The past week has been filled with encouraging signs for American Jews who have been worried about the direction in which Israel has been moving, and most of those signs have come from the unlikely source of Avigdor Liberman. Liberman prevented Prime Minister Netanyahu from forming a government last Wednesday by taking a stance against the Haredi position on the compulsory draft, but more broadly announced that he was standing against Orthodox religious compulsion in Israeli life. When Union of Right-Wing Parties MK Bezalel Smotrich reiterated his desire to become Justice Minister in order to implement a system of Torah law and return Israel to the legal regime that he believes governed the land during King David’s reign, Liberman immediately jumped on it and pointed out the inherent danger and absurdity of Smotrich actually being a candidate for the post. Netanyahu’s own statement categorically ruling out Israel becoming a state governed by halacha (Jewish law) soon followed, and on Wednesday the Justice Ministry officially went to Amir Ohana rather than Smotrich. For many American Jews and American Jewish organizations, Orthodox domination of Israeli state religious institutions has been the single greatest source of tension between American Jewry and Israel over the past few years, and Liberman now seems like a welcome hero.

But those who view Liberman’s interventions as the potential pathway to an Israeli government that is more attentive to the religious concerns of nearly half of global Jewry are fated to be disappointed. It is true that Liberman is as frustrated as American Jews are with the power of the Haredim and the Orthodox monopoly over marriage, conversion, and determining who is a Jew. It is also true that what Liberman wants is not the religious pluralism that motivates American Jewish concerns over issues such as recognition of Conservative and Reform Judaism and egalitarian prayer spaces at the Kotel. While American Jews are largely fighting for Israeli religious pluralism, Liberman is fighting for Israeli secularism. These are not one and the same, and while the two may indeed have a common foe, it does not follow that Liberman’s battle will garner American Jews any of the things that they want.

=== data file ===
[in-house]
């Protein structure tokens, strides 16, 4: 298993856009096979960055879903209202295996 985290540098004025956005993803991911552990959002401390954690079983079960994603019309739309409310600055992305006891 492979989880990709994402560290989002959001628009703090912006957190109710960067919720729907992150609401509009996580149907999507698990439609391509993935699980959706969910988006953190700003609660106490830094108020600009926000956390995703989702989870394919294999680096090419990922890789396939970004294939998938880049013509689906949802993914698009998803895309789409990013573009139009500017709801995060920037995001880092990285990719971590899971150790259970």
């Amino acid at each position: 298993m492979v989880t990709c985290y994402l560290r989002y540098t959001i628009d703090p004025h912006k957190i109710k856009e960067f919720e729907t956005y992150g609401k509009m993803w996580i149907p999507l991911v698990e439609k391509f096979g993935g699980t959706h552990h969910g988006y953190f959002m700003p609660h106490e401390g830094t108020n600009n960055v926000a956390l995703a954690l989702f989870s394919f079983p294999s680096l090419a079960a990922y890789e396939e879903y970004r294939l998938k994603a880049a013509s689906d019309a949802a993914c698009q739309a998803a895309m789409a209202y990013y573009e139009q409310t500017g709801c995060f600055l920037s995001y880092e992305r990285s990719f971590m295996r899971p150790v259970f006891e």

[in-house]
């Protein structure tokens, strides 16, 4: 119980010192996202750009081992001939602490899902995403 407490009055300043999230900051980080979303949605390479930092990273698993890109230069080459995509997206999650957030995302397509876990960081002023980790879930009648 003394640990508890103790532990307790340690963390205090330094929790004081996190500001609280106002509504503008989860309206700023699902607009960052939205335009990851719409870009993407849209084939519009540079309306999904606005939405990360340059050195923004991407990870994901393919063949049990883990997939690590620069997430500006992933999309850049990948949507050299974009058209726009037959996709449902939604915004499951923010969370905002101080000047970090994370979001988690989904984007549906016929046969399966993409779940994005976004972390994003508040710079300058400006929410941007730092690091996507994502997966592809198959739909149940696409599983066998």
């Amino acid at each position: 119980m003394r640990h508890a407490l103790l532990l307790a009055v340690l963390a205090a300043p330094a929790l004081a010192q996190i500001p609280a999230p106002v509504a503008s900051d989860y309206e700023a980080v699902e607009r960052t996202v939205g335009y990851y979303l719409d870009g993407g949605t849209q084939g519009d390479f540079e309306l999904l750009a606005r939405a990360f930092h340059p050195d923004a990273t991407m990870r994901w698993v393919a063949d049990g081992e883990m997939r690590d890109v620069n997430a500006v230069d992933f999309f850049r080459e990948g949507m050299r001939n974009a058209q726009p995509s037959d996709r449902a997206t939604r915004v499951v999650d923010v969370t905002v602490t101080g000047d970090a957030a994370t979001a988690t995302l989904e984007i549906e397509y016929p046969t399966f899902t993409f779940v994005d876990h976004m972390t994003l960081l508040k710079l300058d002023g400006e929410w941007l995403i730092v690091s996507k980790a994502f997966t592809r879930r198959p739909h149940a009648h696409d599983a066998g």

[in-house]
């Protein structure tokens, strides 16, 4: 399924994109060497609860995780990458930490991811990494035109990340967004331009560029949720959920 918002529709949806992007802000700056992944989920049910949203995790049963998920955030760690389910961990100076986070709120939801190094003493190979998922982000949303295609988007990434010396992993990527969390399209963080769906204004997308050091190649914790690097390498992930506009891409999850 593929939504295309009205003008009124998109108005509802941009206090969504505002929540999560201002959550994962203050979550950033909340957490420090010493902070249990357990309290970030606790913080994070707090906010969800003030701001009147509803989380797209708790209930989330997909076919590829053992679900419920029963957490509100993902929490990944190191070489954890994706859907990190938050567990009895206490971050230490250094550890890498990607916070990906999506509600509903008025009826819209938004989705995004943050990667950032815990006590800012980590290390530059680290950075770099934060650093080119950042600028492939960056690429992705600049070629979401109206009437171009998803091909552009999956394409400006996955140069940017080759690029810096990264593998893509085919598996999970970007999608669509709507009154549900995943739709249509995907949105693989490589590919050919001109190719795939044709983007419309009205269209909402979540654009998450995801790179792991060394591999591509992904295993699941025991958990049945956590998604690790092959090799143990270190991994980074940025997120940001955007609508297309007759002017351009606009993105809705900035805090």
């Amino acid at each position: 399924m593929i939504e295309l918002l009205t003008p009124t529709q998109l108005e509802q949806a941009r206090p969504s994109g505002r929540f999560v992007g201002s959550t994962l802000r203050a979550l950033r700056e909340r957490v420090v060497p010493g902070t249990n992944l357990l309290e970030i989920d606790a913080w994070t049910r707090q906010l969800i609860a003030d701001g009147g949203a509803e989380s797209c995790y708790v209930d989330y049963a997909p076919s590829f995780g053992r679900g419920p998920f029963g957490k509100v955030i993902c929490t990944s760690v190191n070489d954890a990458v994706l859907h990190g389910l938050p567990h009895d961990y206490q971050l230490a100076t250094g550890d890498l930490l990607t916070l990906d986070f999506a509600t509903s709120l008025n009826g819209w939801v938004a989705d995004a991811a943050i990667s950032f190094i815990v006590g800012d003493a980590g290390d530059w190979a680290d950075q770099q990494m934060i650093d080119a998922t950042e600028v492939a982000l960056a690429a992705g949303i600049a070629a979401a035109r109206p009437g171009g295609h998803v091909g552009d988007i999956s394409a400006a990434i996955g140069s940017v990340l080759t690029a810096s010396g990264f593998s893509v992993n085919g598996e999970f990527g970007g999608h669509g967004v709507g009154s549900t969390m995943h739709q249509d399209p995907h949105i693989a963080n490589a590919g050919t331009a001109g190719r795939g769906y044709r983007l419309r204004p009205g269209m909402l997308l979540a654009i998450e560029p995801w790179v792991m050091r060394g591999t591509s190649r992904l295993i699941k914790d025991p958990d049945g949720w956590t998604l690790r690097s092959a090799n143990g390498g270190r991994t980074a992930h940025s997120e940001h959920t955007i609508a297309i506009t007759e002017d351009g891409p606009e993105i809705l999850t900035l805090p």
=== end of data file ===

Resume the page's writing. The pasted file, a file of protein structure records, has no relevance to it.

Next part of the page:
American Jews want their uniquely American form of Judaism to be recognized inside of Israel. While denominational Judaism was not invented by American Jews and is a German import, it is now an almost wholly American phenomenon. American Jews that fight for religious pluralism in Israel want not only a mixed-gender option at the Kotel, but they want that option to be one that is controlled by recognized Conservative and Reform movements. They want the state to fund Conservative and Reform rabbis and institutions the same way that the state funds Orthodox rabbis and institutions. They want Conservative and Reform conversions to be recognized by the Israeli state. They want Israel and Israelis to recognize and acknowledge the Jewish diversity of the U.S., where there is no chief rabbinate or state involvement in religion and thus no central arbiter of what will and won’t be permitted, and grant that diversity a place in the Jewish state for the millions of Jews who subscribe to it.